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Published on Friday, April 14, 2000 in the St Louis Post-Dispatch
Toward A Brave New World Of Natural Capitalism
by Pat Waterston
When L. Hunter Lovins kicks off St. Louis-area Earth Day events at the Missouri Botanical Garden on Friday, she will take the public on a journey to the kind of 21st-century environment we like to dream about: Business does its job in a sustainable way. The bottom line is healthy. More jobs are created. The environment steadily improves. Life on Earth gains because of human reinvestment in "natural capital" -- the natural resources and ecosystem services that make possible all economic activity and, indeed, all life.

This is not pie-in-the-sky daydreaming. Authors Hunter Lovins, Paul Hawken and Amory Lovins have collected more than 800 examples of successful national and international businesses in their new book, "Natural Capitalism", that are astounding.

Honda, Kodak, Steelcase, IBM, Building Corp, Prairie Crossing, Herman Miller, DuPont, Xerox, Shimizu, etc. are responding to changing worldwide business conditions and jumping ahead of competitors to become "sustainable." They're doing it by radically increasing resource productivity; redesigning industry on biological models with closed loops and zero waste; shifting from the sale of goods (for example, light bulbs) to the provision of services (illumination), and reinvesting in the natural capital that is the basis of future prosperity.

A new pattern of scarcity is driving the change. The conditions of the first Industrial Revolution -- abundant resources and a scarcity of people -- are reversed, as natural resources and vital life-support services are diminishing, but we have many people.

MOST important, these conditions are creating vast new opportunities for business and their employees, and many companies know nothing about it.

As the authors explain:

"Engineers have already designed hydrogen-fuel-cell-powered cars to be plug-in electric generators that may become the power plants of the future. Buildings already exist that make oxygen, solar power and drinking water and can help pay the mortgage while their tenants work inside them. Deprintable and reprintable papers and inks, together with other innovative ways to use fiber, could enable the world's supply of lumber and pulp to be grown in an area about the size of Iowa. Weeds can yield potent pharmaceuticals. Cellulose-based plastics have been shown to be strong, reusable and compostable. Luxurious carpets can be made from landfilled scrap. Roofs and windows, even roads, can do double duty as solar-electric collectors. Cities are being designed so that men and women no longer spend their days driving to obtain the goods and services of daily life."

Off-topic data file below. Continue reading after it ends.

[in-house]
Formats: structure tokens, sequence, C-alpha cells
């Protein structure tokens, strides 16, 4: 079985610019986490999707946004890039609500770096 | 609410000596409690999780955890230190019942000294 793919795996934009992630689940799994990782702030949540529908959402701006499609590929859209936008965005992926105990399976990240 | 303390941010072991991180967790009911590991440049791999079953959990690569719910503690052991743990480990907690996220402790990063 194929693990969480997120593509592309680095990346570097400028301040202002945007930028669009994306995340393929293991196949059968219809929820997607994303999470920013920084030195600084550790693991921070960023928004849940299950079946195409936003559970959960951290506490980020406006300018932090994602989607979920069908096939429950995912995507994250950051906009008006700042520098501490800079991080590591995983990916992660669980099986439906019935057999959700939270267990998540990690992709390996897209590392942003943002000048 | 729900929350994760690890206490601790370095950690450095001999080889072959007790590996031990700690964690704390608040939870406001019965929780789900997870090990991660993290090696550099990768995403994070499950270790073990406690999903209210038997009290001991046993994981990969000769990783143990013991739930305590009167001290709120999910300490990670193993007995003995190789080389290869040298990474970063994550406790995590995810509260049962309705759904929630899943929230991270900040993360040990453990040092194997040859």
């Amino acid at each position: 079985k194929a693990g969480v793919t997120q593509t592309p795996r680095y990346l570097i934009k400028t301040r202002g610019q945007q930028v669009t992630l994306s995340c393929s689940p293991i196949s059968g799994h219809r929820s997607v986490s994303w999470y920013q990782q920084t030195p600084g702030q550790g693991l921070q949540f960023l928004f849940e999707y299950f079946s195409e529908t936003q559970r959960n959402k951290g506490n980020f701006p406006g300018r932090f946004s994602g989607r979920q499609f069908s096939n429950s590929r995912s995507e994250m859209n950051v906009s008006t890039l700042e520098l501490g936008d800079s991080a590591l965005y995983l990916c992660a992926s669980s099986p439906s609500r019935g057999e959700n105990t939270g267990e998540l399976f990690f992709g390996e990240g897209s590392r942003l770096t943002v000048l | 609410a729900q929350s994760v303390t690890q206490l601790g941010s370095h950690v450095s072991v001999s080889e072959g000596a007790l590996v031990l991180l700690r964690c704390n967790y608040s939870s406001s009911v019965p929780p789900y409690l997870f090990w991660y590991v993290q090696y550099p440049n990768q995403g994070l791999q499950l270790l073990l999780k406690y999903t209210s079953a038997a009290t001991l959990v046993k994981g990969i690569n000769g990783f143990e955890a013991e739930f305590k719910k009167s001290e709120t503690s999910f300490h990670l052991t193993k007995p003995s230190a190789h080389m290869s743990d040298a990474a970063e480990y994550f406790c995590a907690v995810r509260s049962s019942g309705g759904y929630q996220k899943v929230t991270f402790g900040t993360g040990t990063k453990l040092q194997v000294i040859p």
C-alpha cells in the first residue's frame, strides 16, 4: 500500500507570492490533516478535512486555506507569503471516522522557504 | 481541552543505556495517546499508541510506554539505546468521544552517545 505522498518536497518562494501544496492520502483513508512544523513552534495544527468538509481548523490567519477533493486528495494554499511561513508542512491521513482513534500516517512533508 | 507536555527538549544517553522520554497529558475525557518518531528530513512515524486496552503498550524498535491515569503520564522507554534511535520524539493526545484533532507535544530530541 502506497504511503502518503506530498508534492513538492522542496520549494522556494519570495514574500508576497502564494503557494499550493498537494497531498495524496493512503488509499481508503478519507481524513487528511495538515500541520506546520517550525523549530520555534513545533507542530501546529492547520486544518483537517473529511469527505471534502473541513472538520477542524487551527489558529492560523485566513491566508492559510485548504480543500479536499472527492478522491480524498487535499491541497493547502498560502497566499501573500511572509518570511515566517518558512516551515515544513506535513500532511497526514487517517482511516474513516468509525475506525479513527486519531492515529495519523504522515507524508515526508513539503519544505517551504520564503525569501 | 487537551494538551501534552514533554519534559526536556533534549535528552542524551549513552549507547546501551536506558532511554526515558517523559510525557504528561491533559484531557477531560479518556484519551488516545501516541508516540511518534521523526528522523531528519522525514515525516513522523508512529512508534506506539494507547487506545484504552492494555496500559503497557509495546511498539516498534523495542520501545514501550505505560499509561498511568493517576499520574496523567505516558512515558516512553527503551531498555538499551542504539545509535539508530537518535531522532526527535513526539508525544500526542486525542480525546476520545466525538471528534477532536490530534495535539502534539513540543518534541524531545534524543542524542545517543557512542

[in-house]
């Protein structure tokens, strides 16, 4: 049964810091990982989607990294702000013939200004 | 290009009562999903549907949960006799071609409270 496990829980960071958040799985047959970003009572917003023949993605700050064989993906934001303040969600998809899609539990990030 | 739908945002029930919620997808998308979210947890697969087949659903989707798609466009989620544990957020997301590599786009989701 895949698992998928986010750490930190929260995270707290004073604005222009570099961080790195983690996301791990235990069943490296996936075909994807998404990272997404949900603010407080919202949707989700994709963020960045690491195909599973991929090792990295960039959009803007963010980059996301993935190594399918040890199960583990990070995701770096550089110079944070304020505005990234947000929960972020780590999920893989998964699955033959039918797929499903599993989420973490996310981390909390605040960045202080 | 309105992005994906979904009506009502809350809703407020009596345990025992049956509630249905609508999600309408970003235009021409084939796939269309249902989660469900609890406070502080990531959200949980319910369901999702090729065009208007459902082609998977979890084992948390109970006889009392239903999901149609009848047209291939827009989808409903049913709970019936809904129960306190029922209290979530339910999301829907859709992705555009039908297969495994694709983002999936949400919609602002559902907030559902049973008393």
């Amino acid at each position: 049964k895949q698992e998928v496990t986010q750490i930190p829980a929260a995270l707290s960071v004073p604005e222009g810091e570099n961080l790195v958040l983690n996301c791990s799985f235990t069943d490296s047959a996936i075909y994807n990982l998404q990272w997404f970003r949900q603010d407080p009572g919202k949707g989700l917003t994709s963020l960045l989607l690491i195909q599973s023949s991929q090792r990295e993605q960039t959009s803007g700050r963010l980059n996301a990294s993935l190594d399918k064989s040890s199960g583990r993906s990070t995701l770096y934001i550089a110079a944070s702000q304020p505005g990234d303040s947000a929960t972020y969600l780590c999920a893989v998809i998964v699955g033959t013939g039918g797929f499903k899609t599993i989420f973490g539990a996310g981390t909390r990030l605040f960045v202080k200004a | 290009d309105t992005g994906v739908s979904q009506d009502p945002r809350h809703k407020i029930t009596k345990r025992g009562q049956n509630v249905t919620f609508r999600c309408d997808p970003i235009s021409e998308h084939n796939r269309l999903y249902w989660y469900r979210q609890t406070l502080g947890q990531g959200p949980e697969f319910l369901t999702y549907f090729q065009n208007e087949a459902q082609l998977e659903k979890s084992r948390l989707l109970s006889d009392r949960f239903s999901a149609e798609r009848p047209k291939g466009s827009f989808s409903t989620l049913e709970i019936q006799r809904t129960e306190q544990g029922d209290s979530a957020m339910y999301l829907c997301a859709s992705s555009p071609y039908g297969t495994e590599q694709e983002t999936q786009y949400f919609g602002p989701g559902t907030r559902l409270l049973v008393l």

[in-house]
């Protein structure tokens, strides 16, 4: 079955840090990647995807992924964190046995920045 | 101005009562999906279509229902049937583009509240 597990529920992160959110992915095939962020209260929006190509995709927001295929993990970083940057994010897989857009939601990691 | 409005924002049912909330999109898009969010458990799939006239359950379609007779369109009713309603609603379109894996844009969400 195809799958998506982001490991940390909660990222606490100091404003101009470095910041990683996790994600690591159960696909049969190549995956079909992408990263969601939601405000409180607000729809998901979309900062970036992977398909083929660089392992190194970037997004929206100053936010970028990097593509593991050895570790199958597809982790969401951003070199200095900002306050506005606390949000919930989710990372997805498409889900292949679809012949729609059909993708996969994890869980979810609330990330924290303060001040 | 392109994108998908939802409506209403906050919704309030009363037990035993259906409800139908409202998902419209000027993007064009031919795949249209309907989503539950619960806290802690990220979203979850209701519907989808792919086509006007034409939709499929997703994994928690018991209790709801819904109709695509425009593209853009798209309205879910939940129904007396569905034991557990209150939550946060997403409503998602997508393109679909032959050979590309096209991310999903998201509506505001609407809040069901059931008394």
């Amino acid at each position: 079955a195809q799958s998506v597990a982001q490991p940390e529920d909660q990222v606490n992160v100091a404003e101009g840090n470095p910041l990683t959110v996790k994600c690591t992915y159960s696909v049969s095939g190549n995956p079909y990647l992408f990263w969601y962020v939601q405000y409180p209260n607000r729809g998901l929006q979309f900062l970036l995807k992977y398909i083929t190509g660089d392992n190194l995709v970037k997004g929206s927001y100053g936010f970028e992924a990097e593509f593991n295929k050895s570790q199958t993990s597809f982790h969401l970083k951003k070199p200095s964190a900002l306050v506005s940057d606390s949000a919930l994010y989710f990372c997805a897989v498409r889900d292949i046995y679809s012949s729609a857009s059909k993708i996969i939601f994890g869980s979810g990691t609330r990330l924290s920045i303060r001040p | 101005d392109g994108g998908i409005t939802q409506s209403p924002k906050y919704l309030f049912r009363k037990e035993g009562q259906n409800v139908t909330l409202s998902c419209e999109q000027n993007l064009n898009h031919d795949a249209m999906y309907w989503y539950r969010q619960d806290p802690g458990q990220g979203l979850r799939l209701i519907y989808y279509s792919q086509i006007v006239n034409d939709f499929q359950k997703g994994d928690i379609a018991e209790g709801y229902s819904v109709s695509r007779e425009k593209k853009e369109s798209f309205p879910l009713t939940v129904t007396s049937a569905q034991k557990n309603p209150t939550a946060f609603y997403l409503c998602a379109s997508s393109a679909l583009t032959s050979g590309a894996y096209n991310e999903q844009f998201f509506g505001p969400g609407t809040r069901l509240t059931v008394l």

International business leader William Clay Ford Jr. is wasting no time. The Ford Motor Co. chairman has begun a makeover of company culture, has invested heavily in fuel cell technology to create zero-emission cars and has pulled his company out of the Global Climate Coalition (an industrial group opposing proposed climate change regulations). In a recent article he stated: "I am very excited by the prospect of fuel cells . . . because it really does promise a tremendous benefit to the environment. . . You have to be consistent. We just pulled out of the Global Climate Coalition because here we were driving all this change in terms of our business and yet we were part of this group that wasn't consistent with that . . . so many times, doing the right thing is the right thing for the bottom line . . . we have saved hundreds of millions of dollars."

Missouri has a wealth of rivers and floodplains, forests and farmland, long overdue for reinvestment. St. Louis, Kansas City and other cities have manufacturing capability and skilled labor forces. We have a wide range of industrial products and design and engineering firms.

Remanufacturing, the business of reusing key resources to create recyclable products, has become the second largest sector of the new economy. Possibilities exist for fuel cell production, and the use of wind and solar power as alternative energy sources would greatly contribute to the struggle for clean air and the battle against global warming.

"We're all in this together," the theme of St. Louis Earth Day, should spur us on to take the necessary steps to make it happen here. A true partnership of business, government and community organizations to explore these opportunities can jump-start our commitment to environmental excellence in St. Louis.

Pat Waterston is interim executive director of the Missouri Coalition for the Environment. The Coalition, the St. Louis Regional Chamber and Growth Association, the Missouri Botanical Garden and East-West Gateway Coordinating Council are co-sponsoring an "Earth Day Summit of Business Opportunities for the 21st Century," with Hunter Lovins as keynote speaker on the morning of April 14. That event requires pre-registration. A public lecture will be held 7 p.m. at the Garden's Schoenberg Auditorium. Cost for the lecture is $5. For the lecture and the reception following, the cost is $25. Phone 314-727-0600 for either event.

2000 St. Louis Post-Dispatch


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